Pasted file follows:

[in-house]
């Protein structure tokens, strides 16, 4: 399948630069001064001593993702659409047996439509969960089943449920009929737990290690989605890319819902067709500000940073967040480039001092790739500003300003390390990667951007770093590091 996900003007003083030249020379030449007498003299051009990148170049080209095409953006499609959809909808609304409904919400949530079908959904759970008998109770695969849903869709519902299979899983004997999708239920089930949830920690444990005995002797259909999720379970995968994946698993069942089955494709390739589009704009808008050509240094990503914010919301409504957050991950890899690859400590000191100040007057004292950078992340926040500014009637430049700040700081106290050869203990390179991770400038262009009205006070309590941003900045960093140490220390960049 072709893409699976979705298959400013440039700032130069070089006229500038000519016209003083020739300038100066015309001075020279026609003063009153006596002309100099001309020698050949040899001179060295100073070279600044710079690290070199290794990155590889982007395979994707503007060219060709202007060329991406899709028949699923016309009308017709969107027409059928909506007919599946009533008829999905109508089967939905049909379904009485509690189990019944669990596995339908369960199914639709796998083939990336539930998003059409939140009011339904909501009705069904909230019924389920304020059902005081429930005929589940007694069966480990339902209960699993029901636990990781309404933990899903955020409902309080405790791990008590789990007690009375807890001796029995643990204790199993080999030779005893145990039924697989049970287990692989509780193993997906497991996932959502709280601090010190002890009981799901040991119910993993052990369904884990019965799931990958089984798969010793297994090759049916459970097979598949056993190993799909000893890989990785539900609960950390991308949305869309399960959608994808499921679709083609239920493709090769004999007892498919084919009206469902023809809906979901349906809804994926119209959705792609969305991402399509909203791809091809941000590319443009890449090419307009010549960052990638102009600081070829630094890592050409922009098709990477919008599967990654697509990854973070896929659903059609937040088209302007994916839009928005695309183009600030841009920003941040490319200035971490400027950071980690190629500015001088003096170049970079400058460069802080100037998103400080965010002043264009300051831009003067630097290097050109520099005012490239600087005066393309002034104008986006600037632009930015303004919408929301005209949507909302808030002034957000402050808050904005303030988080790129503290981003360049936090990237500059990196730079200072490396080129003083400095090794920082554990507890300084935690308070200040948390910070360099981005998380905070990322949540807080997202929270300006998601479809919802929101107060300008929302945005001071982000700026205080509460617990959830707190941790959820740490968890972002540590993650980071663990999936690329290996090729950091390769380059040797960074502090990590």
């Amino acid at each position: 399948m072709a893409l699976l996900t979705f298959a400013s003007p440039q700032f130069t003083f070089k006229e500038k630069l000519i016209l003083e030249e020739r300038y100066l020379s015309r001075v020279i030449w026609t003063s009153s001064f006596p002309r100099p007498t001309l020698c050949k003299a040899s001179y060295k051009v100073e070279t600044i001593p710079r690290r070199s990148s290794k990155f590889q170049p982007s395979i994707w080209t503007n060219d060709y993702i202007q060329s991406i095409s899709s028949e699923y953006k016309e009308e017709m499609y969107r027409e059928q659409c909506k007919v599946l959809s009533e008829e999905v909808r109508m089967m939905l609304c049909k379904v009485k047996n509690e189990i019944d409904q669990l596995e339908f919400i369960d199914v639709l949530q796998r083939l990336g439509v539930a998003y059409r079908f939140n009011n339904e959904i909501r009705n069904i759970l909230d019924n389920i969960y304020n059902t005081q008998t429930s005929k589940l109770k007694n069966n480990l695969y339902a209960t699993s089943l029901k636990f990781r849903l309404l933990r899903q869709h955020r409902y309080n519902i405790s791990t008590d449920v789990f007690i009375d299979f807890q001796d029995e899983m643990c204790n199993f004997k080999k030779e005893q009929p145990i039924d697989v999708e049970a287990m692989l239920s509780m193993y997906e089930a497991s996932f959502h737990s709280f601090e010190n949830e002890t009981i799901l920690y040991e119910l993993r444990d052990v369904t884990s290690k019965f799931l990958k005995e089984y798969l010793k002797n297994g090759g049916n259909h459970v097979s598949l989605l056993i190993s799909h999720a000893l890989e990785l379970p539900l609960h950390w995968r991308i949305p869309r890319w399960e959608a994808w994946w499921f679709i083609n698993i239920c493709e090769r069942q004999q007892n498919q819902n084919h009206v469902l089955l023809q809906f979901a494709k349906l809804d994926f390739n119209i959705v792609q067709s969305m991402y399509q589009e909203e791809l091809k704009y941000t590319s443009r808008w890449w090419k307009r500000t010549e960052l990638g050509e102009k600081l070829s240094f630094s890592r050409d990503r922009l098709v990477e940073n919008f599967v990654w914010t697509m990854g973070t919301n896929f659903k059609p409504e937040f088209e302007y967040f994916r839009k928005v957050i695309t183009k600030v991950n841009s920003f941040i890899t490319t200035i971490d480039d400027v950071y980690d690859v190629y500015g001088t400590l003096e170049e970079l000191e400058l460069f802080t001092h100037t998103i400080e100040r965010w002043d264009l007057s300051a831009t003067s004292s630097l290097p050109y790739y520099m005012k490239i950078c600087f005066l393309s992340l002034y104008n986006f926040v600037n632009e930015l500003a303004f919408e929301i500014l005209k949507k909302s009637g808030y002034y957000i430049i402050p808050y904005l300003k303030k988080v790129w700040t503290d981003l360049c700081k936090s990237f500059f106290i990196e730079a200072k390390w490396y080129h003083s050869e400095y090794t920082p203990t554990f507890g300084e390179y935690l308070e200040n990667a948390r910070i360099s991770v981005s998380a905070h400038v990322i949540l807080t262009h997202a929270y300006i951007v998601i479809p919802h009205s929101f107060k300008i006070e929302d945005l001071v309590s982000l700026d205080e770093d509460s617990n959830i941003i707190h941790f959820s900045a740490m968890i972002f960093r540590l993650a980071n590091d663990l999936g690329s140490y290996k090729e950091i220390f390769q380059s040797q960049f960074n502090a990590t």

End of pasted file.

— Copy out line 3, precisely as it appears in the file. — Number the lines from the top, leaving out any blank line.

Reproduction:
């Amino acid at each position: 399948m072709a893409l699976l996900t979705f298959a400013s003007p440039q700032f130069t003083f070089k006229e500038k630069l000519i016209l003083e030249e020739r300038y100066l020379s015309r001075v020279i030449w026609t003063s009153s001064f006596p002309r100099p007498t001309l020698c050949k003299a040899s001179y060295k051009v100073e070279t600044i001593p710079r690290r070199s990148s290794k990155f590889q170049p982007s395979i994707w080209t503007n060219d060709y993702i202007q060329s991406i095409s899709s028949e699923y953006k016309e009308e017709m499609y969107r027409e059928q659409c909506k007919v599946l959809s009533e008829e999905v909808r109508m089967m939905l609304c049909k379904v009485k047996n509690e189990i019944d409904q669990l596995e339908f919400i369960d199914v639709l949530q796998r083939l990336g439509v539930a998003y059409r079908f939140n009011n339904e959904i909501r009705n069904i759970l909230d019924n389920i969960y304020n059902t005081q008998t429930s005929k589940l109770k007694n069966n480990l695969y339902a209960t699993s089943l029901k636990f990781r849903l309404l933990r899903q869709h955020r409902y309080n519902i405790s791990t008590d449920v789990f007690i009375d299979f807890q001796d029995e899983m643990c204790n199993f004997k080999k030779e005893q009929p145990i039924d697989v999708e049970a287990m692989l239920s509780m193993y997906e089930a497991s996932f959502h737990s709280f601090e010190n949830e002890t009981i799901l920690y040991e119910l993993r444990d052990v369904t884990s290690k019965f799931l990958k005995e089984y798969l010793k002797n297994g090759g049916n259909h459970v097979s598949l989605l056993i190993s799909h999720a000893l890989e990785l379970p539900l609960h950390w995968r991308i949305p869309r890319w399960e959608a994808w994946w499921f679709i083609n698993i239920c493709e090769r069942q004999q007892n498919q819902n084919h009206v469902l089955l023809q809906f979901a494709k349906l809804d994926f390739n119209i959705v792609q067709s969305m991402y399509q589009e909203e791809l091809k704009y941000t590319s443009r808008w890449w090419k307009r500000t010549e960052l990638g050509e102009k600081l070829s240094f630094s890592r050409d990503r922009l098709v990477e940073n919008f599967v990654w914010t697509m990854g973070t919301n896929f659903k059609p409504e937040f088209e302007y967040f994916r839009k928005v957050i695309t183009k600030v991950n841009s920003f941040i890899t490319t200035i971490d480039d400027v950071y980690d690859v190629y500015g001088t400590l003096e170049e970079l000191e400058l460069f802080t001092h100037t998103i400080e100040r965010w002043d264009l007057s300051a831009t003067s004292s630097l290097p050109y790739y520099m005012k490239i950078c600087f005066l393309s992340l002034y104008n986006f926040v600037n632009e930015l500003a303004f919408e929301i500014l005209k949507k909302s009637g808030y002034y957000i430049i402050p808050y904005l300003k303030k988080v790129w700040t503290d981003l360049c700081k936090s990237f500059f106290i990196e730079a200072k390390w490396y080129h003083s050869e400095y090794t920082p203990t554990f507890g300084e390179y935690l308070e200040n990667a948390r910070i360099s991770v981005s998380a905070h400038v990322i949540l807080t262009h997202a929270y300006i951007v998601i479809p919802h009205s929101f107060k300008i006070e929302d945005l001071v309590s982000l700026d205080e770093d509460s617990n959830i941003i707190h941790f959820s900045a740490m968890i972002f960093r540590l993650a980071n590091d663990l999936g690329s140490y290996k090729e950091i220390f390769q380059s040797q960049f960074n502090a990590t």